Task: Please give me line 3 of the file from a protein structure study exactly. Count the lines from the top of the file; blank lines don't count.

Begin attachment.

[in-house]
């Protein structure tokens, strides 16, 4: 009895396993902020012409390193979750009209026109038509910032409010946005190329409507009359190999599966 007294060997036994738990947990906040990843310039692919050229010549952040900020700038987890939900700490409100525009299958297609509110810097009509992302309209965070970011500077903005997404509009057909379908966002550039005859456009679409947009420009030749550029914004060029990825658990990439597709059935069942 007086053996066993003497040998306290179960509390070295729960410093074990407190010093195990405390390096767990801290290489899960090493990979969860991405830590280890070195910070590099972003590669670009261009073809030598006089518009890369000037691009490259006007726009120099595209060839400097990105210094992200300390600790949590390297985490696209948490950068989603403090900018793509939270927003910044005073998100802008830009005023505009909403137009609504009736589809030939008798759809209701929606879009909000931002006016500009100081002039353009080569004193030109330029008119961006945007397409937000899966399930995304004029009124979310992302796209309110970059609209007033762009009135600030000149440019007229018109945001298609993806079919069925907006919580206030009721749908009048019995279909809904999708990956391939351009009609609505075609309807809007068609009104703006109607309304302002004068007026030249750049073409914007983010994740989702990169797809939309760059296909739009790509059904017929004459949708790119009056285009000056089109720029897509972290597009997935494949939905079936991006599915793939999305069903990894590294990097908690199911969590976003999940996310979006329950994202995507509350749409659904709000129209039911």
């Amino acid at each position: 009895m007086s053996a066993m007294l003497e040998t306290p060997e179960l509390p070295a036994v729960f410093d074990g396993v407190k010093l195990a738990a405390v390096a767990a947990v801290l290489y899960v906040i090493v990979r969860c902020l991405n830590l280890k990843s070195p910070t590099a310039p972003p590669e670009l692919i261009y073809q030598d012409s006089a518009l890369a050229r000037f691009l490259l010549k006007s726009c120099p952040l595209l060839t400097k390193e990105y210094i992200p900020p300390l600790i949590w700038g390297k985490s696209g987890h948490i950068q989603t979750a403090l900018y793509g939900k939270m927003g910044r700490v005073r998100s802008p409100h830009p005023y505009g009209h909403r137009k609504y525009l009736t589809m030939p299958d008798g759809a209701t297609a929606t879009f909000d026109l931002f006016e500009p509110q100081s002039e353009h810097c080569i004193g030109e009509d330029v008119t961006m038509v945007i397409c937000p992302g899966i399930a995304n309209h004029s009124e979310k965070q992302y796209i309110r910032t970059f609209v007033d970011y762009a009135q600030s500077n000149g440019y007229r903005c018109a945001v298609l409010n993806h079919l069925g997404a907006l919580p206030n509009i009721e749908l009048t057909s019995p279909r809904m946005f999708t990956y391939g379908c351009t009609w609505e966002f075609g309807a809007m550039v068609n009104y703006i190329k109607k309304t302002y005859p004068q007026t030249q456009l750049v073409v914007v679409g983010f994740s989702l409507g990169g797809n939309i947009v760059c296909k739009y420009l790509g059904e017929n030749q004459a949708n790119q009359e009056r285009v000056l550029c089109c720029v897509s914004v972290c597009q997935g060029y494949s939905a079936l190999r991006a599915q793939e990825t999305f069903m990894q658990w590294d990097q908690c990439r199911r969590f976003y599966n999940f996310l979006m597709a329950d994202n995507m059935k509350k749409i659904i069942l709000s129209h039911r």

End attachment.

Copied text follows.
């Amino acid at each position: 009895m007086s053996a066993m007294l003497e040998t306290p060997e179960l509390p070295a036994v729960f410093d074990g396993v407190k010093l195990a738990a405390v390096a767990a947990v801290l290489y899960v906040i090493v990979r969860c902020l991405n830590l280890k990843s070195p910070t590099a310039p972003p590669e670009l692919i261009y073809q030598d012409s006089a518009l890369a050229r000037f691009l490259l010549k006007s726009c120099p952040l595209l060839t400097k390193e990105y210094i992200p900020p300390l600790i949590w700038g390297k985490s696209g987890h948490i950068q989603t979750a403090l900018y793509g939900k939270m927003g910044r700490v005073r998100s802008p409100h830009p005023y505009g009209h909403r137009k609504y525009l009736t589809m030939p299958d008798g759809a209701t297609a929606t879009f909000d026109l931002f006016e500009p509110q100081s002039e353009h810097c080569i004193g030109e009509d330029v008119t961006m038509v945007i397409c937000p992302g899966i399930a995304n309209h004029s009124e979310k965070q992302y796209i309110r910032t970059f609209v007033d970011y762009a009135q600030s500077n000149g440019y007229r903005c018109a945001v298609l409010n993806h079919l069925g997404a907006l919580p206030n509009i009721e749908l009048t057909s019995p279909r809904m946005f999708t990956y391939g379908c351009t009609w609505e966002f075609g309807a809007m550039v068609n009104y703006i190329k109607k309304t302002y005859p004068q007026t030249q456009l750049v073409v914007v679409g983010f994740s989702l409507g990169g797809n939309i947009v760059c296909k739009y420009l790509g059904e017929n030749q004459a949708n790119q009359e009056r285009v000056l550029c089109c720029v897509s914004v972290c597009q997935g060029y494949s939905a079936l190999r991006a599915q793939e990825t999305f069903m990894q658990w590294d990097q908690c990439r199911r969590f976003y599966n999940f996310l979006m597709a329950d994202n995507m059935k509350k749409i659904i069942l709000s129209h039911r």